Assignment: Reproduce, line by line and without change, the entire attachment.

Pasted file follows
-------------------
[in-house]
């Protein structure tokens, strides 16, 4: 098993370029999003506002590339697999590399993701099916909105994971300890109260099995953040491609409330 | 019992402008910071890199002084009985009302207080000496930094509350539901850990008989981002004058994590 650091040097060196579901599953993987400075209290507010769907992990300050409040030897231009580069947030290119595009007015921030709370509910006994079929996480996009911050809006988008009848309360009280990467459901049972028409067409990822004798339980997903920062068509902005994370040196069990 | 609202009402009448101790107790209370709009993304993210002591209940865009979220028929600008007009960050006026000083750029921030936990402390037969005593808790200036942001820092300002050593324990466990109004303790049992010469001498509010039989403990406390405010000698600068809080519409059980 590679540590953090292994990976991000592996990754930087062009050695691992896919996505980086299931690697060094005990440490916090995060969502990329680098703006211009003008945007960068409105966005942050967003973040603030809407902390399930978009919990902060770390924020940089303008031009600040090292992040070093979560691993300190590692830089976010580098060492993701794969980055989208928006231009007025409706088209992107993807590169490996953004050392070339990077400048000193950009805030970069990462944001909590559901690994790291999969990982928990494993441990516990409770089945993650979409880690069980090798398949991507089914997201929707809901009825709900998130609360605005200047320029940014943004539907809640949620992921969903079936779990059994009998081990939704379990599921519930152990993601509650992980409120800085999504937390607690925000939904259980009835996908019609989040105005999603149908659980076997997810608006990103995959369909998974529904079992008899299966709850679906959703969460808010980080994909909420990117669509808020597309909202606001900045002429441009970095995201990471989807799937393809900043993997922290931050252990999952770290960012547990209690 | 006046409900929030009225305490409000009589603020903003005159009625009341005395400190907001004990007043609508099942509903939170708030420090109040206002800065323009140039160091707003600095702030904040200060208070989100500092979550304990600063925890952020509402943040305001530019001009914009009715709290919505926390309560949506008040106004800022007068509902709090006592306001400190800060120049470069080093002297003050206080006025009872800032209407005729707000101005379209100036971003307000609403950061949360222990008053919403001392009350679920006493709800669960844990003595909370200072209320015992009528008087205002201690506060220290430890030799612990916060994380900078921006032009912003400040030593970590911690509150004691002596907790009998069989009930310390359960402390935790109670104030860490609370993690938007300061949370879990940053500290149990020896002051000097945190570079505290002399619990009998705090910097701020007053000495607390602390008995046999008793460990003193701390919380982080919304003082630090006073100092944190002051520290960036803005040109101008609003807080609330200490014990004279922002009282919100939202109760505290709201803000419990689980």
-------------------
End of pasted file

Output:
[in-house]
């Protein structure tokens, strides 16, 4: 098993370029999003506002590339697999590399993701099916909105994971300890109260099995953040491609409330 | 019992402008910071890199002084009985009302207080000496930094509350539901850990008989981002004058994590 650091040097060196579901599953993987400075209290507010769907992990300050409040030897231009580069947030290119595009007015921030709370509910006994079929996480996009911050809006988008009848309360009280990467459901049972028409067409990822004798339980997903920062068509902005994370040196069990 | 609202009402009448101790107790209370709009993304993210002591209940865009979220028929600008007009960050006026000083750029921030936990402390037969005593808790200036942001820092300002050593324990466990109004303790049992010469001498509010039989403990406390405010000698600068809080519409059980 590679540590953090292994990976991000592996990754930087062009050695691992896919996505980086299931690697060094005990440490916090995060969502990329680098703006211009003008945007960068409105966005942050967003973040603030809407902390399930978009919990902060770390924020940089303008031009600040090292992040070093979560691993300190590692830089976010580098060492993701794969980055989208928006231009007025409706088209992107993807590169490996953004050392070339990077400048000193950009805030970069990462944001909590559901690994790291999969990982928990494993441990516990409770089945993650979409880690069980090798398949991507089914997201929707809901009825709900998130609360605005200047320029940014943004539907809640949620992921969903079936779990059994009998081990939704379990599921519930152990993601509650992980409120800085999504937390607690925000939904259980009835996908019609989040105005999603149908659980076997997810608006990103995959369909998974529904079992008899299966709850679906959703969460808010980080994909909420990117669509808020597309909202606001900045002429441009970095995201990471989807799937393809900043993997922290931050252990999952770290960012547990209690 | 006046409900929030009225305490409000009589603020903003005159009625009341005395400190907001004990007043609508099942509903939170708030420090109040206002800065323009140039160091707003600095702030904040200060208070989100500092979550304990600063925890952020509402943040305001530019001009914009009715709290919505926390309560949506008040106004800022007068509902709090006592306001400190800060120049470069080093002297003050206080006025009872800032209407005729707000101005379209100036971003307000609403950061949360222990008053919403001392009350679920006493709800669960844990003595909370200072209320015992009528008087205002201690506060220290430890030799612990916060994380900078921006032009912003400040030593970590911690509150004691002596907790009998069989009930310390359960402390935790109670104030860490609370993690938007300061949370879990940053500290149990020896002051000097945190570079505290002399619990009998705090910097701020007053000495607390602390008995046999008793460990003193701390919380982080919304003082630090006073100092944190002051520290960036803005040109101008609003807080609330200490014990004279922002009282919100939202109760505290709201803000419990689980």